PORT-AU-PRINCE, Haiti – Ramon Crespo isn't leaving Port-au-Prince. Though the dozen children from the Rescue Children orphanage are safe in the countryside, he and six other men from his Pennsylvania church remain behind, helping their neighbors with food, water, medicine and shelter.
The small group plans to stay for at least another two weeks, said Randy Landis, the senior pastor of Lifechurch in Allentown, Pa. The church volunteers went down after the earthquake to safeguard the children they were responsible for. Most of the group, including Landis, is now back in the States.
But no help has arrived for their neighbors in the Santo neighborhood, one mile northeast of the airport in Port-au-Prince. So the intense Crespo, director of missions for the church, has stayed behind, setting up a distribution system for families living under tents.
"We're building little shelters," Landis said. "The U.N. gave us tarps, and we found a store with 2-by-4s. You can see blue tarps up all around the neighborhood."
Pediatrician Scott Rice from Allentown, who was in the second wave of church volunteers to travel to Haiti, is treating children and others at the orphanage. Others carry food and water from tent to tent, and try to figure out how to move more supplies down from Allentown.
In the countryside, the 12 Lifechurch children have settled in at the Love A Child orphanage in Fond Parisien, "We taught the children how to play kickball today, lots and lots of fun," Landis said in an update on his Facebook page (registration required: ). "We played kickball for four hours."
The successful trip for Lifechurch depended on the kindness of many strangers.
Some are famous, such as the wife of baseball All-Star Pedro Martinez, Carolina Cruz de Martinez. She drove from her home in Santo Domingo with a medical team, delivering a portable X-ray machine to the Love A Child compound. Now hundreds of wounded have been brought out from Port-au-Prince to a makeshift U.N. hospital there.
"We're trying to do what we can to help," Martinez said. "It's so sad." On her return trip, she and her well-armed security team allowed the first group of Lifechurch volunteers to follow her caravan back to the Dominican Republic on a narrow, unmarked road at night. Besides providing safe passage, she bought the volunteers cold coconut water and Coca-Colas at a stop on the dusty road.
|SLIDESHOW: Church rushes to help orphanage in Haiti|
Others are unknown, such as a factory manager in Santo Domingo. When the Lifechurch team was collecting provisions for their journey into Port-au-Prince, they searched the city for large cans to hold diesel fuel, which is still hard to obtain in Haiti. The team went to at least six shops, trying to follow directions. Everyone said the next store was "just five minutes" ahead, which always turned out to be 15, and still no gas cans were found. Finally Jorge Caraballo, a factory manager on his lunch break, got in his truck and let the team follow him to a store, a sort of Dominican Home Depot, where they could stock up. After they had, he refused payment.
Landis, the pastor at Lifechurch, said these contributions and many more, demonstrated the difference between paying to help someone and actually helping them. Yes, aid organizations urge that donors send money, but still everyone can find a small way to reach out. If you search the Bible, he said, you'll find about 800 references to helping the poor.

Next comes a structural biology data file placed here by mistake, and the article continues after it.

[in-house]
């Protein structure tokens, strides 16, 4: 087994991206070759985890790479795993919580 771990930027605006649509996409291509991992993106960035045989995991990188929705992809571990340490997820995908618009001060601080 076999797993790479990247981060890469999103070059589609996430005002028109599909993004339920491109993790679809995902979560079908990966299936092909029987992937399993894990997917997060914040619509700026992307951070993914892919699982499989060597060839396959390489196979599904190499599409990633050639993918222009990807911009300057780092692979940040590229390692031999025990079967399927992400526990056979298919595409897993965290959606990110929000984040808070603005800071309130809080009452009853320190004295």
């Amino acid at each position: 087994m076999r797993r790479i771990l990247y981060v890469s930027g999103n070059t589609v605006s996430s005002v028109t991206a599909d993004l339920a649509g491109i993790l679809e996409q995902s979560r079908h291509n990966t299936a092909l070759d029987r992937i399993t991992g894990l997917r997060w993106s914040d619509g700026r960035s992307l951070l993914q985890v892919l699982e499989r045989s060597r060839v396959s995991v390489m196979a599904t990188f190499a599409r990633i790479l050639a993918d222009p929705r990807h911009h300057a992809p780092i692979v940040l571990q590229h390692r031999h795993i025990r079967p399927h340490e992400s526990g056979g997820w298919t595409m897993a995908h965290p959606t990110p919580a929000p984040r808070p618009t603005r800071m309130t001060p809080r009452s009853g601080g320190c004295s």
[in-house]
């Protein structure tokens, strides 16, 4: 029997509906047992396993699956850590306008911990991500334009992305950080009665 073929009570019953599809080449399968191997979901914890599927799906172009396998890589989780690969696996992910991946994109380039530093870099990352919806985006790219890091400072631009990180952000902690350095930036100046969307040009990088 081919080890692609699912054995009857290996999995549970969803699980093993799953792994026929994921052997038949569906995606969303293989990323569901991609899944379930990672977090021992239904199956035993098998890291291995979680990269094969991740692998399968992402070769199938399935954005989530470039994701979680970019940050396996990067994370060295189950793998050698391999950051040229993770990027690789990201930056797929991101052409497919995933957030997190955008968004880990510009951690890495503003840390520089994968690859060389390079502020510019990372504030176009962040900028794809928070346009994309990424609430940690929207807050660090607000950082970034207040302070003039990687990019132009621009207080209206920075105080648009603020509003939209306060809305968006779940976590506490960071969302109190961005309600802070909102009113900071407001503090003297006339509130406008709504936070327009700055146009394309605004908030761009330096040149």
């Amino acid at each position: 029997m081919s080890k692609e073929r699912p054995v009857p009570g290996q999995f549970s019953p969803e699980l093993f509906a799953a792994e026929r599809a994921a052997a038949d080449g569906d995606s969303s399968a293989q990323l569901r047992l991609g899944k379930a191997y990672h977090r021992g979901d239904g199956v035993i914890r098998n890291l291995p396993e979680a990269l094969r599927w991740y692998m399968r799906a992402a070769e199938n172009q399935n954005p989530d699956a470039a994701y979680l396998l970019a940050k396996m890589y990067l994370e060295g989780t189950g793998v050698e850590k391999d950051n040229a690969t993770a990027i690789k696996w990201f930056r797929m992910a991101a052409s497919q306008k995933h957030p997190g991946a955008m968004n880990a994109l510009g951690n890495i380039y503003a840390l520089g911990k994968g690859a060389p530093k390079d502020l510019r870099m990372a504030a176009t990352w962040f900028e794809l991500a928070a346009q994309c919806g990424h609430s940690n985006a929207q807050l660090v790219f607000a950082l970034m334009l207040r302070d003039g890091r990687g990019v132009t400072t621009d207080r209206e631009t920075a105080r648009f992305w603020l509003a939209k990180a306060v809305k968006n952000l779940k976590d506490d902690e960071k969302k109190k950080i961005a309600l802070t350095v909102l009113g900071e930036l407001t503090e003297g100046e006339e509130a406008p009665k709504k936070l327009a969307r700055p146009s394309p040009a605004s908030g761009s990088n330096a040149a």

"When the man was beaten, robbed, left half dead on the road, the Good Samaritan was moved to compassion," Landis said last week, sitting outside the crumbling orphanage in Port-au-Prince. "He didn't just pay to help the man. He knelt down, he identified with his pain, he picked him up, embraced him, put him on his own mule, took him into the city, put him in the inn, told the innkeeper he'd pay whatever it cost, and the man was cared for. He got down into that man's world."
Not everyone on the road from Port-au-Prince was so kind. When they reached Santo Domingo after midnight, the church volunteers were flagged down by police officers on motorcycles. After a long conversation in Spanish, it became clear that the police had somehow detected an expired insurance certificate inside the glove compartment of the rental car. The police were kind enough to allow the churchmen to pay the fine right there on the spot, in American dollars.
Ultimately the church may help match up the orphans with adoptive parents in Allentown. The church already has many volunteers for adoption. Adoptions have been expedited for some other orphans whose paperwork was already under way. It's not clear how long new adoptions might take, and it's not clear that all 12 of the Lifechurch children could be adopted, because some have a living parent in Haiti.
At the same time, the church is planning to build a permanent orphanage on donated land outside of Port-au-Prince. "There are thousands of orphans," Landis said. "There will continue to be a need."
A bit of good news: The church team heard at last from Haitian physician Hubermann Debrosse, who drove into Haiti with them before going off to find his wife and two children.
By phone, Debrosse said he found his family safe in Saint-Marc, a coastal town northwest of Port-au-Prince.
"There was a lot of love" at the reunion, he said. But they had many relatives and friends who died, and the family has made several trips to a cemetery.
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"We have one who lost four. Another who lost five."
He said he hopes to get his wife and children to New Jersey, where he has been living and trying to get a license to practice medicine.
As our team from msnbc.com returned to the States, landing in Newark, N.J., we piled into separate taxis.
One of our drivers was Haitian, of course. He said his family was safe.
The other driver, even 10 days after the earthquake, said she had no idea where Haiti was.